Airlines and airports will have to gear themselves up to support airline passengers demanding to use their smartphones to check-in online and get flight and airport gate information, according airline IT provider SITA.
The number of smartphones carried by airline passengers has doubled over the last year making them an important tool for travellers wishing to check-in remotely, access flight information on the go, or use an emerging range of flight-related applications, according to the company's annual Air Transport World Passenger Self-Service Survey.
Possession of a smartphone has jumped from 28 percent in last year's survey to 54 percent overall this year, and 74 percent of first/business class respondents and frequent flyers (10-plus round trips per year) were carrying one. At the world's busiest airport, Atlanta, 75 percent of survey respondents were carrying a smartphone.
Among respondents carrying a smartphone, 73 percent would like to use mobile boarding passes while 17 percent had already used them at least once. High service availability at Frankfurt Airport has generated the highest usage, with 25 percent of respondents having used mobile boarding passes once or more.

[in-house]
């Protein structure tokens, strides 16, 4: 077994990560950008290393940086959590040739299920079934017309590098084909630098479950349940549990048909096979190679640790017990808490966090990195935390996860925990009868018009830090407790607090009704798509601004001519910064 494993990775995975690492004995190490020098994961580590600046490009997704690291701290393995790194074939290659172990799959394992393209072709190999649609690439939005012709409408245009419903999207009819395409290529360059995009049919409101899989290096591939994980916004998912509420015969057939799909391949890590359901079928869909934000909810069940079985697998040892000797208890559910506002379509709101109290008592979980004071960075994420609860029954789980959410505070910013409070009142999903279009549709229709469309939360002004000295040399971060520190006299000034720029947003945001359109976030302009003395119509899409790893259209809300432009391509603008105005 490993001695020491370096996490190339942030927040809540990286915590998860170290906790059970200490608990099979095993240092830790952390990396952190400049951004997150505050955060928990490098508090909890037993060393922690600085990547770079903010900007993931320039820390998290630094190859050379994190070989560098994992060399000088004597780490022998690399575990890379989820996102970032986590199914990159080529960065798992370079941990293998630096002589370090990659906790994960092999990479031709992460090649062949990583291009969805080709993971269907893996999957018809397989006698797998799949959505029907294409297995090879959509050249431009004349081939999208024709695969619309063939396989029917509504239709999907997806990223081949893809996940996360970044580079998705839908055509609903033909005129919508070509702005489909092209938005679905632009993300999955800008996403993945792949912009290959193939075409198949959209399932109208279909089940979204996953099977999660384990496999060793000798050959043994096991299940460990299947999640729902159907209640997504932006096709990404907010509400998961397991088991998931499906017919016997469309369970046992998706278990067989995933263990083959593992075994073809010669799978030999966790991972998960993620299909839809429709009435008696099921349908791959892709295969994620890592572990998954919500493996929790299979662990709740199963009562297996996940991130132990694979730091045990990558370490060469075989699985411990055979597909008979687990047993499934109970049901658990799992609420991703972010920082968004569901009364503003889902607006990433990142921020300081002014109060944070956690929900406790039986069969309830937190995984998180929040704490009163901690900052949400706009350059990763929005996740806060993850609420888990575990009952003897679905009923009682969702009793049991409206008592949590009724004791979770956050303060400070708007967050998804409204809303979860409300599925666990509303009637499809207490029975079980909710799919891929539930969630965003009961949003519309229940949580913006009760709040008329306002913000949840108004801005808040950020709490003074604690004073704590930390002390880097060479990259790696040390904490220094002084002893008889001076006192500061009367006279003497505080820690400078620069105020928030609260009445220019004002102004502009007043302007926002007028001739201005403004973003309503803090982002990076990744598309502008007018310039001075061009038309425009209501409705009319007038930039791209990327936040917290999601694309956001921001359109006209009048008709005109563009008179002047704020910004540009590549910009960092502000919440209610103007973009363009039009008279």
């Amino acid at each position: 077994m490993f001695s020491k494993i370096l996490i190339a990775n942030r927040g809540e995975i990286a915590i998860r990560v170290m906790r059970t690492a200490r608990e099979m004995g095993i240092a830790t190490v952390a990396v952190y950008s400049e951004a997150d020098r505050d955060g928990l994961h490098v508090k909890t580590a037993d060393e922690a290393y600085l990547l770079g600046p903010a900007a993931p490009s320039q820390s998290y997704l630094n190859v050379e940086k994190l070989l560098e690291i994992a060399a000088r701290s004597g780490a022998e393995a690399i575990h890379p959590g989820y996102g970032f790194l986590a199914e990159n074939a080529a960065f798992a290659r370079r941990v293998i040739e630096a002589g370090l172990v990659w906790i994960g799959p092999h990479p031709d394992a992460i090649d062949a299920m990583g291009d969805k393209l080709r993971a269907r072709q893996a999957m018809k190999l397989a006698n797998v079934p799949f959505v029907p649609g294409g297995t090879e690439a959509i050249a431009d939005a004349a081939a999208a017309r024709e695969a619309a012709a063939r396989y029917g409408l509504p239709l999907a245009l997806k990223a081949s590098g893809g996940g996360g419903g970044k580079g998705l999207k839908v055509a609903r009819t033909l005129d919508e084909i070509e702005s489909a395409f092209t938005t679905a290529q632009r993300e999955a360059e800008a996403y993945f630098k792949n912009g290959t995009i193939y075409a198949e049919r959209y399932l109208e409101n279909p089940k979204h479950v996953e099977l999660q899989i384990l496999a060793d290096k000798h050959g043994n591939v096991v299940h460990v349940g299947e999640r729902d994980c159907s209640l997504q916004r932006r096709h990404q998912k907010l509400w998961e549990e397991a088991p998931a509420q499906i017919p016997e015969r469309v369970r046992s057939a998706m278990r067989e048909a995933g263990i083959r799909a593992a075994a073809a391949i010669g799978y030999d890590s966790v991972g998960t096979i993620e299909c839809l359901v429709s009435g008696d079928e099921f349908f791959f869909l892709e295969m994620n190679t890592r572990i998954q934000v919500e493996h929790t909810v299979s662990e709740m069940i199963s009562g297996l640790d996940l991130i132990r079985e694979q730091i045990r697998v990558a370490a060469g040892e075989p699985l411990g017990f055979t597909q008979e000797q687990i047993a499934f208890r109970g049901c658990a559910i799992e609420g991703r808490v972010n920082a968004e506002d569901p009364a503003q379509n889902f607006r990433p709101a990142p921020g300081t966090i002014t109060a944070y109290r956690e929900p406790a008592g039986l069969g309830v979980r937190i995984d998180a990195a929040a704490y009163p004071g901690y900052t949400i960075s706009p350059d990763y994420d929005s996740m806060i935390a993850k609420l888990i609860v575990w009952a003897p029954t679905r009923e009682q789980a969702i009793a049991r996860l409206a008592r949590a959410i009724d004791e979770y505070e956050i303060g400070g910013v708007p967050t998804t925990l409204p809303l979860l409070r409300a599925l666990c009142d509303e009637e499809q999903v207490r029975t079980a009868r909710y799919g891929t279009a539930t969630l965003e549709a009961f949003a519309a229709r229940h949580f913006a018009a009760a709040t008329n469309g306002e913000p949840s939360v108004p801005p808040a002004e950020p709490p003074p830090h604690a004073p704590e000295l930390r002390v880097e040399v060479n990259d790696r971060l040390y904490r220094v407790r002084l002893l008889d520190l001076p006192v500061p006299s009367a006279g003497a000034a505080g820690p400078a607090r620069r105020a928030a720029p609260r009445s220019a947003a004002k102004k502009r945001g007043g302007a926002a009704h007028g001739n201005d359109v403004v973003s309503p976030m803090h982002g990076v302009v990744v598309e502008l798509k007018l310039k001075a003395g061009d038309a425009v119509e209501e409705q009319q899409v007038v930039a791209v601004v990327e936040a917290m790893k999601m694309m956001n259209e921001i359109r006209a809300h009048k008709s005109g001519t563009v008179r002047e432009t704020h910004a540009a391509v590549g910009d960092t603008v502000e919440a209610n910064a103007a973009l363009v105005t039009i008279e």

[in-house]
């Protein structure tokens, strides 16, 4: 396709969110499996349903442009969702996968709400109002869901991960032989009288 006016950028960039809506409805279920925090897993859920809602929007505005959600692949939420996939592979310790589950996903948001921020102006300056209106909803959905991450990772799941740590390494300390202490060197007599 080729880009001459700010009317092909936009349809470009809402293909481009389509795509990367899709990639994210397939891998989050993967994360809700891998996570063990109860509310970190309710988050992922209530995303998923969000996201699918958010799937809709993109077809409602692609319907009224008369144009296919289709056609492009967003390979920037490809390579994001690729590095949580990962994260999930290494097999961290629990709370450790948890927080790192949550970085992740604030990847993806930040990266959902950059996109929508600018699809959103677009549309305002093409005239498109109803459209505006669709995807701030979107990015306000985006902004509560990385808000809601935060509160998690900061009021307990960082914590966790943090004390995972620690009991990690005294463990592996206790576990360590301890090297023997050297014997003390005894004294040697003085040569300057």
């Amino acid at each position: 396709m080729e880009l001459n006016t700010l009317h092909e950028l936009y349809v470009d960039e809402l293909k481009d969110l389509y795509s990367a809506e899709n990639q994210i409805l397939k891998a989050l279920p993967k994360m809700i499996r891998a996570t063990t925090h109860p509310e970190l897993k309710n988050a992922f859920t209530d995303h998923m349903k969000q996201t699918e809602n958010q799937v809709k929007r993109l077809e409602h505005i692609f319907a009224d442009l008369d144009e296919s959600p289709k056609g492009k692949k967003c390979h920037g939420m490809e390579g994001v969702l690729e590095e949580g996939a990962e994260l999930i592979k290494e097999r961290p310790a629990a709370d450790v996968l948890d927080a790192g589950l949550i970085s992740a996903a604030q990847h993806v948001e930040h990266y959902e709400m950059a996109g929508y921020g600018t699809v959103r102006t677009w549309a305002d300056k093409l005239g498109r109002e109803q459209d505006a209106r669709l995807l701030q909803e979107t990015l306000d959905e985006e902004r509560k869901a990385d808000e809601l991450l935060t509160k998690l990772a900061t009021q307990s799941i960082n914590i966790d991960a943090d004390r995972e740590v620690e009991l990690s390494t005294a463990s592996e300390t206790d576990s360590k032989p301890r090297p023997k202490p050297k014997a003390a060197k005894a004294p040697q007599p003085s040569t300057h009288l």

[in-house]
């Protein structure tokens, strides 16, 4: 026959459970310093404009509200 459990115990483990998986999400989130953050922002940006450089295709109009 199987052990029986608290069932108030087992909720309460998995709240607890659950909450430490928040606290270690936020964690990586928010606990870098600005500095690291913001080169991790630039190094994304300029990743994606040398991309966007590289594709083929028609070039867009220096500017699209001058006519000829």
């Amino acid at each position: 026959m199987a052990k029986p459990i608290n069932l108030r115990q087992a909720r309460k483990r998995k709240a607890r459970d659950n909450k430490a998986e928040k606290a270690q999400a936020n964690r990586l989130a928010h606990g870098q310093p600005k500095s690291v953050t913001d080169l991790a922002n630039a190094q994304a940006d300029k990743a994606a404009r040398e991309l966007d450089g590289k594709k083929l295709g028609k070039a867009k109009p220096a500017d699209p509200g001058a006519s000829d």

The survey found that 31 percent of smartphone holders use mobile check-in frequently or occasionally. But many airports don't have widespread facilities to process electronic boarding passes.
The Passenger Self-Service Survey is carried out using a "representative sample" of the 283.5 million passengers who pass through six of the world's leading airport hubs. These include Abu Dhabi, Beijing, Frankfurt, Atlanta, Mumbai, and Sao Paulo. SITA is an IT provider co-operative owned by the airlines and other players.
Francesco Violante, SITA CEO, said: "We are now entering the era of the mobile-centric passenger, who is not only able to manage his or her journey independently but also expects personal and timely communication from airlines, airports and other providers of travel-related services."
Over 50 percent of first/business class travellers and frequent flyers receive SMS notifications about their flights. Over 80 percent of all respondents were not interested in receiving information on shopping deals over mobile devices.
Over half of all checked-in bags are still dropped at a check-in counter and 20 percent of passengers state this as the main reason for not using self-service check-in.
Half of the world's top airlines are spending more this year on IT and telecoms, according to the recent annual SITA/Airline Business Airline IT Trends Survey.
Airlines said they would be spending more on areas such as mobile transaction systems, support for commercial social networking efforts, virtualisation technology and cloud computing. The total airline IT and telecoms spend predicted for 2011 is $20 billion (
This story, "Airline Passengers Demanding Better Smartphone Services" was originally published by Computerworld UK.